Feast of Saint Matthew, apostle and evangelist
(Ephesians 4:1-7.11-13; Matthew 9:9-13)
Sometime near the year 90 of the Lord a man we know as Matthew wrote his gospel. He took the Gospel according to Mark, a book of sayings that was being circulated among first century Christians, and his own sources to form a testimony to Jesus Christ. It would enlighten his community somewhere in Syria regarding its mission.
The end of the first century was a time of profound change in the Christian world. The Jews had reorganized after the destruction of the Temple twenty years earlier. They could no longer tolerate Christians in their midst. Christians as a result were more apostolic than ever. They were founding their communities now more than ever in Gentile and not in Jewish areas. By ending with Jesus’s sending his disciples to all the nations of the world, Matthew’s gospel reflects this change of concentration.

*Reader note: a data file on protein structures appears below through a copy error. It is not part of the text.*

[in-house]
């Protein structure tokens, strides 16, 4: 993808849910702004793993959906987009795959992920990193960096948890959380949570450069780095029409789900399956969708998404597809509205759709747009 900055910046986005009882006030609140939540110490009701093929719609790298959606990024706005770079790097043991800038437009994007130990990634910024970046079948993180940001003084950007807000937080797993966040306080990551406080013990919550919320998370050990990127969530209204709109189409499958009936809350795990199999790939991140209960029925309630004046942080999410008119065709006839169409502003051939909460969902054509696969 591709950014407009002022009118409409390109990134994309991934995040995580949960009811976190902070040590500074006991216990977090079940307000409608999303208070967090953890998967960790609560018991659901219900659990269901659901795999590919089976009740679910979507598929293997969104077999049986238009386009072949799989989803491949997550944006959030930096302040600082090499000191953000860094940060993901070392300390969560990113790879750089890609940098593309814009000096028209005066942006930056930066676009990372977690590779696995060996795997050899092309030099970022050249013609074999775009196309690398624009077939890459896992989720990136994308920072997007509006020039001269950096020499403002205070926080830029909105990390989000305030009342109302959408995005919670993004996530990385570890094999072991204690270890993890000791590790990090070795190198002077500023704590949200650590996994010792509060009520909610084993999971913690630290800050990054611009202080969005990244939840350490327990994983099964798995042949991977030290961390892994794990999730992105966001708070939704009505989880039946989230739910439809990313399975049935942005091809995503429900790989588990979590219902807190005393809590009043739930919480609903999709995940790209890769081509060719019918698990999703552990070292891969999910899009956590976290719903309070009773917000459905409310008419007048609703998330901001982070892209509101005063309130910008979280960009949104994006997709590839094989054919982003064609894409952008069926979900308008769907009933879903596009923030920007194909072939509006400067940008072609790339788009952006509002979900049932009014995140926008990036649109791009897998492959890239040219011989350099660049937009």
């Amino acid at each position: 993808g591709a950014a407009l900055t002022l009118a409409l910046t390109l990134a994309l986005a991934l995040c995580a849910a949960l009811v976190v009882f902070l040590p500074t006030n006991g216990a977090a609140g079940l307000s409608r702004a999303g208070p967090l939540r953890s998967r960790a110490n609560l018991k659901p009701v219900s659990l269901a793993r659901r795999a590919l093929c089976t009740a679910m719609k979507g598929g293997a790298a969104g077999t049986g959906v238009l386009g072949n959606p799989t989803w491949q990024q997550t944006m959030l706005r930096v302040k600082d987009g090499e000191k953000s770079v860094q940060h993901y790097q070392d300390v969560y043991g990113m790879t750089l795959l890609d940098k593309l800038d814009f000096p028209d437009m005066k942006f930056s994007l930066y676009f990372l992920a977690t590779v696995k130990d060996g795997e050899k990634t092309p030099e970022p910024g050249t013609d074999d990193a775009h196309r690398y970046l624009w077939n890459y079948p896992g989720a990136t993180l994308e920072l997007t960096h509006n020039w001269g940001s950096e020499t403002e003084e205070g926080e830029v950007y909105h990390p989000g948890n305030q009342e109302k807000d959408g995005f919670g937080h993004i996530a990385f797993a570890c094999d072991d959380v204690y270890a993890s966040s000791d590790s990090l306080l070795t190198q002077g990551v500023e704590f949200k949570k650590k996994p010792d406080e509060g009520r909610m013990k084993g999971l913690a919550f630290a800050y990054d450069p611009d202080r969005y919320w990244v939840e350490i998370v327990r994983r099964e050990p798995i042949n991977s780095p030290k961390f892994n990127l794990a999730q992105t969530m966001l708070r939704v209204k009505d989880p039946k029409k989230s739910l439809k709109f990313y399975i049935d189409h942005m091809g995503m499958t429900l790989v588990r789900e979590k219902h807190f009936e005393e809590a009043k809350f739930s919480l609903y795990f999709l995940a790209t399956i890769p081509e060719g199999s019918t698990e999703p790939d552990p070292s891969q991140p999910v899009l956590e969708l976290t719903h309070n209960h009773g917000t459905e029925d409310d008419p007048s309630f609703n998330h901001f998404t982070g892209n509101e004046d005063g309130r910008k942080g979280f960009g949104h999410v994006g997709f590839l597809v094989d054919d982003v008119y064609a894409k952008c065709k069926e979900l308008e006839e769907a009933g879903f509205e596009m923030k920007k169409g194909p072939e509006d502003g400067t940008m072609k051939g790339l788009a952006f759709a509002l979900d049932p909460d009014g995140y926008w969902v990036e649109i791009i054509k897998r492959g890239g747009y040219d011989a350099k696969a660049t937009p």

Today’s passage indicates how a shift of emphasis was part of Jesus’ historical mission. The tax collector Matthew was not the author of the gospel although it is possible that he provided some of its source material. In any case he is an outsider because he is considered an extortionist and collaborator with the Roman oppressors of the Jewish people. Nevertheless, Jesus calls him to become his disciple to the complete chagrin of the narrow-minded Pharisees. He too must repent of any sins he has committed, but he should not be labelled as unfit just because he collected taxes. Jesus calls us as well. We must turn from our sinful ways, especially those which despise immigrants and other socially shunned groups.